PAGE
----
Earlier last week, the whole world was holding their collective breath waiting for the new iPad to be released and the newest version of this popular smart device was finally unveiled. Undoubtedly millions of people the world over will flock to stores and online websites to get their new gadget and start using it for everything, just as they have with previous tablets and similar devices.
In Latin America it will be no different. In a region with a strong mobile broadband growth and in which Smartphones and smart devices have seen double-digit growth rates, year-on-year, the arrival of the new iPad marks yet another milestone of an increasingly interesting dilemma: end users armed with smart devices such as the iPad are demanding more and more data to fully explore the endless mobile possibilities that their devices can provide yet the best networks available are not always capable of allowing that customer experience to be as fast and as pleasing as demanded by the user.
Take Brazil, for instance. In January 2012, smart devices were responsible for 43% of manufacturers’ revenues and are expected to surpass, in revenues, all other phones and mobile devices by the end of this year, according to consulting firm Gfk. In the whole of 2011, out of the 212 new devices introduced to the Brazilian market, 70 of them had smart features.
In Latin America, while smart devices are already responsible for the majority of the data traffic, they are still a smaller percentage of the total devices and the networks are predominantly 2G or 3G.The first FDD-LTE auctions are still a few months away. So, many operators have been hard pressed to cope with the surge in traffic and signaling that smart devices have been throwing at them, while still trying to offer an enjoyable customer experience to their subscribers.
Nokia Siemens Networks has always taken a very end-user-oriented approach and was the first vendor to introduce features (Network Controlled Fast Dormancy) in its networks that dealt cleverly with the intense signaling that the iPhone and its siblings produce.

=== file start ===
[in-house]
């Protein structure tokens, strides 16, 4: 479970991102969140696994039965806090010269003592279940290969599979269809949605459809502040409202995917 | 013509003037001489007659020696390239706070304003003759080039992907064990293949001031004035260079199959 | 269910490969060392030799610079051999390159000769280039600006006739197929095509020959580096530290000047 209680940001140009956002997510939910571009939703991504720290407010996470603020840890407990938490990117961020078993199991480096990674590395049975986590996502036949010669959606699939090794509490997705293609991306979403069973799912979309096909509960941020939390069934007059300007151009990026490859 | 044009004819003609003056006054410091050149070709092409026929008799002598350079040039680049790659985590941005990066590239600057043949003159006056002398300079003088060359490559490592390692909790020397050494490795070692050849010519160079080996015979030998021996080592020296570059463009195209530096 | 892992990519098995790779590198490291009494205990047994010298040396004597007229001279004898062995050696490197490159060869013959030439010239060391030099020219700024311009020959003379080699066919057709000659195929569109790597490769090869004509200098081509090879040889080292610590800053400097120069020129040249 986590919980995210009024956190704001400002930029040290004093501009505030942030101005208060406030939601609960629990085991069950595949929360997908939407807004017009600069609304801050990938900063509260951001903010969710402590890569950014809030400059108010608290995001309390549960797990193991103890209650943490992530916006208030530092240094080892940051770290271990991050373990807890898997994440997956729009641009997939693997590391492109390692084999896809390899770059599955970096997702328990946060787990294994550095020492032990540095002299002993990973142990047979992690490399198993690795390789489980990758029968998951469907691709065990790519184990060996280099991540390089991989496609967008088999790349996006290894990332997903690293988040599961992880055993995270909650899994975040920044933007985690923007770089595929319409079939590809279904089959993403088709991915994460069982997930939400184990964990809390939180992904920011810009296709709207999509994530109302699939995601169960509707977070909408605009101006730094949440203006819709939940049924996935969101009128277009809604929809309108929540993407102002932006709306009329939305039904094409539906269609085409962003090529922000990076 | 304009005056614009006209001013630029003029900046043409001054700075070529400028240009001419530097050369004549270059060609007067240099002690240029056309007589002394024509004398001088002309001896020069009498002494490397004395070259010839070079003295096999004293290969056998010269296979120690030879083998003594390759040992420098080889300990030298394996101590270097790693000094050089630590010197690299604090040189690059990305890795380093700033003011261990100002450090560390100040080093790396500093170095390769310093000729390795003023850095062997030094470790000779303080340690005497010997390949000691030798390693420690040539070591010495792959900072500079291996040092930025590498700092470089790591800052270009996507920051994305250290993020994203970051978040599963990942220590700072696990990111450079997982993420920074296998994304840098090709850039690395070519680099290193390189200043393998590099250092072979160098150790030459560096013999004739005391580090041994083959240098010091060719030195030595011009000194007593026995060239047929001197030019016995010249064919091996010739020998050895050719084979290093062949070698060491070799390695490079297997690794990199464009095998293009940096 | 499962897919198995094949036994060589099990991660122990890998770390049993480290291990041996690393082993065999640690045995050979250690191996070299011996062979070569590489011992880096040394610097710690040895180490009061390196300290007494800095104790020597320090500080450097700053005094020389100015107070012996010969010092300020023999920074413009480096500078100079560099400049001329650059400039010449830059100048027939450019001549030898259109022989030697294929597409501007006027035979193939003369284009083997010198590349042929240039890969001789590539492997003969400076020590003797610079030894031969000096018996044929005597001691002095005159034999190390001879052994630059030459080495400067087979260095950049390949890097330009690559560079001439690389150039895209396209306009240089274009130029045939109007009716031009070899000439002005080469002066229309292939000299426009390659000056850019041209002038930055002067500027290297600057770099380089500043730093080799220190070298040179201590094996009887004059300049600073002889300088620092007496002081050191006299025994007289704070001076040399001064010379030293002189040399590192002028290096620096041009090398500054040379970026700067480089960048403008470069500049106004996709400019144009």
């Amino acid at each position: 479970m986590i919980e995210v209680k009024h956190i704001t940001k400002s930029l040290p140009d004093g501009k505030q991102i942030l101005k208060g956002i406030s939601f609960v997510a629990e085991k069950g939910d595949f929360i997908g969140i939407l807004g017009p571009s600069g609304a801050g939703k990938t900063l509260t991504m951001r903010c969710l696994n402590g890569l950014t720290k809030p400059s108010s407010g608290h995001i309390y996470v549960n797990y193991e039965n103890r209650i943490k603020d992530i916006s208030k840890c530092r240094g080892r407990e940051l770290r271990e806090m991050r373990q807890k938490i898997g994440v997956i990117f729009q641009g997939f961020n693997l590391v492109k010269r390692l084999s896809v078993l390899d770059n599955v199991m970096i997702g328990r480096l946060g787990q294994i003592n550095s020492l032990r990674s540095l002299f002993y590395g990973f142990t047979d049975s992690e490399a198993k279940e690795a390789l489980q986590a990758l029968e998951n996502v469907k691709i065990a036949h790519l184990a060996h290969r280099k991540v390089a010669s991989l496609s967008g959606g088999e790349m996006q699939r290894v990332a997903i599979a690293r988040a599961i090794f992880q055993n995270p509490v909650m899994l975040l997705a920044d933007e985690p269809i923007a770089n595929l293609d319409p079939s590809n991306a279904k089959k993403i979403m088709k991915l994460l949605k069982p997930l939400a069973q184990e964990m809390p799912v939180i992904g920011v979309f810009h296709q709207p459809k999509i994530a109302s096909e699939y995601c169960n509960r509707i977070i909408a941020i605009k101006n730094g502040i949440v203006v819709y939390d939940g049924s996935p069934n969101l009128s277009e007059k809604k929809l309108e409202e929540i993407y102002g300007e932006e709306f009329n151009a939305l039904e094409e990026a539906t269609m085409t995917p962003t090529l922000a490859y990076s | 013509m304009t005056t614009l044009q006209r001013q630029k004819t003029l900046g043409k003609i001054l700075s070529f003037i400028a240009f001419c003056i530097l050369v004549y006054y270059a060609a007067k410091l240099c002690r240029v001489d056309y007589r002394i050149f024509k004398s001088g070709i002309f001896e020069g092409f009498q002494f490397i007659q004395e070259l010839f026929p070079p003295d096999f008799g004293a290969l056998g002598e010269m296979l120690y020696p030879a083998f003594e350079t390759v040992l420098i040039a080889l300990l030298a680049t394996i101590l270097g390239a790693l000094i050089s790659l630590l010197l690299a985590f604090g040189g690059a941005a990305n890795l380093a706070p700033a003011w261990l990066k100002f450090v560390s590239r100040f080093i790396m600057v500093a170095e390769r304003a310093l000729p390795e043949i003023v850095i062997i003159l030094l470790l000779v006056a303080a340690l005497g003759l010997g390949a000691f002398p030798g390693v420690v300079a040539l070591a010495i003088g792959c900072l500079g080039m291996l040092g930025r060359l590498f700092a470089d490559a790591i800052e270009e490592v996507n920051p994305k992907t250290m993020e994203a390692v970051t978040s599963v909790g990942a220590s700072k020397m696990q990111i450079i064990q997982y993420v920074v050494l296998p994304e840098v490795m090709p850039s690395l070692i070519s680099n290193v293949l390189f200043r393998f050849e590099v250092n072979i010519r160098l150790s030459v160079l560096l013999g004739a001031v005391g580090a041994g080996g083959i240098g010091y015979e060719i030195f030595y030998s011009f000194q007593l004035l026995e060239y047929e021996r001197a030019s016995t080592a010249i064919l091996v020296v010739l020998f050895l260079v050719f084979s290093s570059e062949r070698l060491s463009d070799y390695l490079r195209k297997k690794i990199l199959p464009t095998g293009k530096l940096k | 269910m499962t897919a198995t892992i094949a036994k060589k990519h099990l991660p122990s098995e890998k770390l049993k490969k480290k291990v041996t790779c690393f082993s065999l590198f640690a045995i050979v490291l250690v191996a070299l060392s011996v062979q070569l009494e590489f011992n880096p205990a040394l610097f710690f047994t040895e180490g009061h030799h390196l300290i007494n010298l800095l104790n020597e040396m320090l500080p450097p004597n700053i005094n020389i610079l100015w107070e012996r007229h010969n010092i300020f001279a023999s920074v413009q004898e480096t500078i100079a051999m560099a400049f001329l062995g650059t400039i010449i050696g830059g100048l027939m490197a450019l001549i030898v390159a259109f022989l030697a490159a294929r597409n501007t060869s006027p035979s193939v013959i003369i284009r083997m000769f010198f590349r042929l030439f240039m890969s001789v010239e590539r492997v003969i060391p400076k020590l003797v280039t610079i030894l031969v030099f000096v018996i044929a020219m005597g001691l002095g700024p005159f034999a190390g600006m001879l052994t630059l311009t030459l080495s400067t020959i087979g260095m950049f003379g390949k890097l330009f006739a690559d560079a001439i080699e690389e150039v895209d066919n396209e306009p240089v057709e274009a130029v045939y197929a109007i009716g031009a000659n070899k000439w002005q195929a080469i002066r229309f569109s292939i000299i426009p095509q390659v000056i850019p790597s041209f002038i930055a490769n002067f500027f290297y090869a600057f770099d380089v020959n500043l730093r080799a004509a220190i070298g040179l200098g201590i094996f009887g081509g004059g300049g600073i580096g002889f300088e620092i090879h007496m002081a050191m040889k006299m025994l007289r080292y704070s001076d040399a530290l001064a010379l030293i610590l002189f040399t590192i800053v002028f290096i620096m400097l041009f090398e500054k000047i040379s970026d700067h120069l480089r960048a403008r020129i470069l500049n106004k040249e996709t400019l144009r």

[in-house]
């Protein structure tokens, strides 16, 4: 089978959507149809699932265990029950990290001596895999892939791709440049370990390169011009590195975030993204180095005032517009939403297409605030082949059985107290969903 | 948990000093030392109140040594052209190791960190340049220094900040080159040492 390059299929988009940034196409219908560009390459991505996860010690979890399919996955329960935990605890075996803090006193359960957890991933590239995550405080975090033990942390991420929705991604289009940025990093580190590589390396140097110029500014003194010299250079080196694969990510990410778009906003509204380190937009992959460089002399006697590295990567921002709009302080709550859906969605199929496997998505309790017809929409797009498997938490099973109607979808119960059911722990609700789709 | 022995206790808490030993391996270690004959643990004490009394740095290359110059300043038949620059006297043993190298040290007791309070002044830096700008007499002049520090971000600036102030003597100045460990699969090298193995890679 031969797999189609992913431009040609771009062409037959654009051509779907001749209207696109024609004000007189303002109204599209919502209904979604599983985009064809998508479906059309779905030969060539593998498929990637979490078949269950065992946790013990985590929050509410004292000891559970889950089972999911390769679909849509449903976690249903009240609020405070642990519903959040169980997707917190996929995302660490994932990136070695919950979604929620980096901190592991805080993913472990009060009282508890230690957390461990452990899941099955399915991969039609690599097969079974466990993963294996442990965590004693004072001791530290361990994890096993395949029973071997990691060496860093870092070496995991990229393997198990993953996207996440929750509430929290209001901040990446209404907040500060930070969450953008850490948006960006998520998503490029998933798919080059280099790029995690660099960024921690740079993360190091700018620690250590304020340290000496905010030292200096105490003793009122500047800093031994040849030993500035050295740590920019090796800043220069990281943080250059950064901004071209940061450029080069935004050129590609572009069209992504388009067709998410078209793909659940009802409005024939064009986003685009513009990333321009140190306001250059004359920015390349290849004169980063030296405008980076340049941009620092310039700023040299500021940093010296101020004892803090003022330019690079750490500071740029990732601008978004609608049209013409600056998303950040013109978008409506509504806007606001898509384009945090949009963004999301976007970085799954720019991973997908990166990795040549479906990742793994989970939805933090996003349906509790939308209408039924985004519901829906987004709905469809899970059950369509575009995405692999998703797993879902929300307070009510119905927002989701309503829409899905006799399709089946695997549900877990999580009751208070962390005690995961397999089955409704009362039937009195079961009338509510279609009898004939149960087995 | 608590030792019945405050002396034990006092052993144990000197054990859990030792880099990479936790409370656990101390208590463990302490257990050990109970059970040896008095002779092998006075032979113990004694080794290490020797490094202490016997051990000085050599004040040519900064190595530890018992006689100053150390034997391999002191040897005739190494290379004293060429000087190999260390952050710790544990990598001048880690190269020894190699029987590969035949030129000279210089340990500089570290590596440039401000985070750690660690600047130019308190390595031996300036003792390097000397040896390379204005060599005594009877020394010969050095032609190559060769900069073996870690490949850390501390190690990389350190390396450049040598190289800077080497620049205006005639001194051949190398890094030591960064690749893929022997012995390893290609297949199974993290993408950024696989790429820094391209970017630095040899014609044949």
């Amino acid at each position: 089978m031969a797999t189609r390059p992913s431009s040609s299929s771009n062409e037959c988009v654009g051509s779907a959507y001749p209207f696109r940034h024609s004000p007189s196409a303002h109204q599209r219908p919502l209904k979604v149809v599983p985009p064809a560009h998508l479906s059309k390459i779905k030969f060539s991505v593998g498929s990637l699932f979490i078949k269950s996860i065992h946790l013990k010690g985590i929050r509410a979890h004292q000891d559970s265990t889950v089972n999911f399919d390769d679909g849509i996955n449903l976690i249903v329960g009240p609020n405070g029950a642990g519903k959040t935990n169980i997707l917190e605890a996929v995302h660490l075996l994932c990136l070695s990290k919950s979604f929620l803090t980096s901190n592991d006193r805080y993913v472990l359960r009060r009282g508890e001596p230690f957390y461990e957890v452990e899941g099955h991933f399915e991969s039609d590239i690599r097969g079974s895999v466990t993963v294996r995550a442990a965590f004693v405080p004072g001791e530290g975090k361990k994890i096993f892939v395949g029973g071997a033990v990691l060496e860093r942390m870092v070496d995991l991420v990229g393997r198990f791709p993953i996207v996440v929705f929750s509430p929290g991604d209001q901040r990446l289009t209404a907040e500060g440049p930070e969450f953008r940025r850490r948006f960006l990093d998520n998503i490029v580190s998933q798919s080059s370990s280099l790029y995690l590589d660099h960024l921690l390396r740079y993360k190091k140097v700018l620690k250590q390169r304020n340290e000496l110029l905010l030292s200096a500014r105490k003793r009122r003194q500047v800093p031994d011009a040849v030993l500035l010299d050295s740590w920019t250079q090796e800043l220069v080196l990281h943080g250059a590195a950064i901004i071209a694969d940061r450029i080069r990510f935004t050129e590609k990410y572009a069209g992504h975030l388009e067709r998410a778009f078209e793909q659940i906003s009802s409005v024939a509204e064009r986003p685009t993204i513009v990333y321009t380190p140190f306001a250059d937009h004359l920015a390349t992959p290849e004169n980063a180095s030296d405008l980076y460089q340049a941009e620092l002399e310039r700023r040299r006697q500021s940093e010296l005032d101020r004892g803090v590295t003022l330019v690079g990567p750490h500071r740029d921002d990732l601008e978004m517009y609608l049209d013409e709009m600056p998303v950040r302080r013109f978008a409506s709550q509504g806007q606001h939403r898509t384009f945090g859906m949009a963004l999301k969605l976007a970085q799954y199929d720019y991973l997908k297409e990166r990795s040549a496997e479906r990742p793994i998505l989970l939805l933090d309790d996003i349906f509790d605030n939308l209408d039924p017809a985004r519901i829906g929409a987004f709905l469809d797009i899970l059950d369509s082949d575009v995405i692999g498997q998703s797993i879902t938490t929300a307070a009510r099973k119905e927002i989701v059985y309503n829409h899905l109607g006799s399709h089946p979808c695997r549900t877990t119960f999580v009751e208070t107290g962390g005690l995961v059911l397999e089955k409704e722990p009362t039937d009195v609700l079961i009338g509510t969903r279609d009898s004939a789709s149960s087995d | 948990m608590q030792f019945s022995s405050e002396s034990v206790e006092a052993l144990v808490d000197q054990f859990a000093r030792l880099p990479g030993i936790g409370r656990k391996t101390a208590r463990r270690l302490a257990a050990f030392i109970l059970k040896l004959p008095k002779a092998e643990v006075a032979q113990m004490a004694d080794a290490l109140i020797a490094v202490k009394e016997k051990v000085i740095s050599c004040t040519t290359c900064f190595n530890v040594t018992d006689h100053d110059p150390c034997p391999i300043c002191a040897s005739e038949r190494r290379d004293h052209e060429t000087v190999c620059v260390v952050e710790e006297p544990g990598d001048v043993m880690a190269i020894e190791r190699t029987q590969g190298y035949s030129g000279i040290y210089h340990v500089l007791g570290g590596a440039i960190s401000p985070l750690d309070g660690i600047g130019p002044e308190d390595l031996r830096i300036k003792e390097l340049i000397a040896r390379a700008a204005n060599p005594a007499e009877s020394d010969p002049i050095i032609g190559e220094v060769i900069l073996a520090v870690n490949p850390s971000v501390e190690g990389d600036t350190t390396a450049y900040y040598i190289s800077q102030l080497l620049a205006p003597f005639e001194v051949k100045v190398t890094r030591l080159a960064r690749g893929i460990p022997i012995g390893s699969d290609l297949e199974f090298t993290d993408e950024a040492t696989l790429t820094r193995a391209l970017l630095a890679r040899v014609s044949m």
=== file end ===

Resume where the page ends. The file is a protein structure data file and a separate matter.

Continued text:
Also, operators who have networks provided by Nokia Siemens Networks can enjoy a 3G/DC-HSDPA implementation that ensures that subscribers with even the newest wave of 3G tablets and devices like the new iPad are able to take full advantage of their features and enjoy a truly remarkable performance that can match their owner’s expectations At 42 Mbps for the DC-HSDPA 3G networks, they can deliver an astonishing performance.
All of this, currently, is only possible to users in Latin America who are subscribers of operators with networks provided by Nokia Siemens Networks.
User demand usually drives the supply side in any consumer value chain but now Nokia Siemens Networks has made available a plethora of solutions so operators throughout Latin America have several options to boost their networks’ capacity and performance in order to match the increasing numbers of avid iPad and smart devices users’ expectations and deliver the kind of customer experience for which they would, arguably, be willing to pay premium prices.
The demand side is rapidly raising the stakes but the supply side is more than ready to match it. In the end, nowadays the key metric for any operator should be: Is my customer satisfied with the service I am providing?
For many people in Latin America, there is no reason why the answer should not be a resounding YES.
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This post is by Daniel Medina from our LatAm team.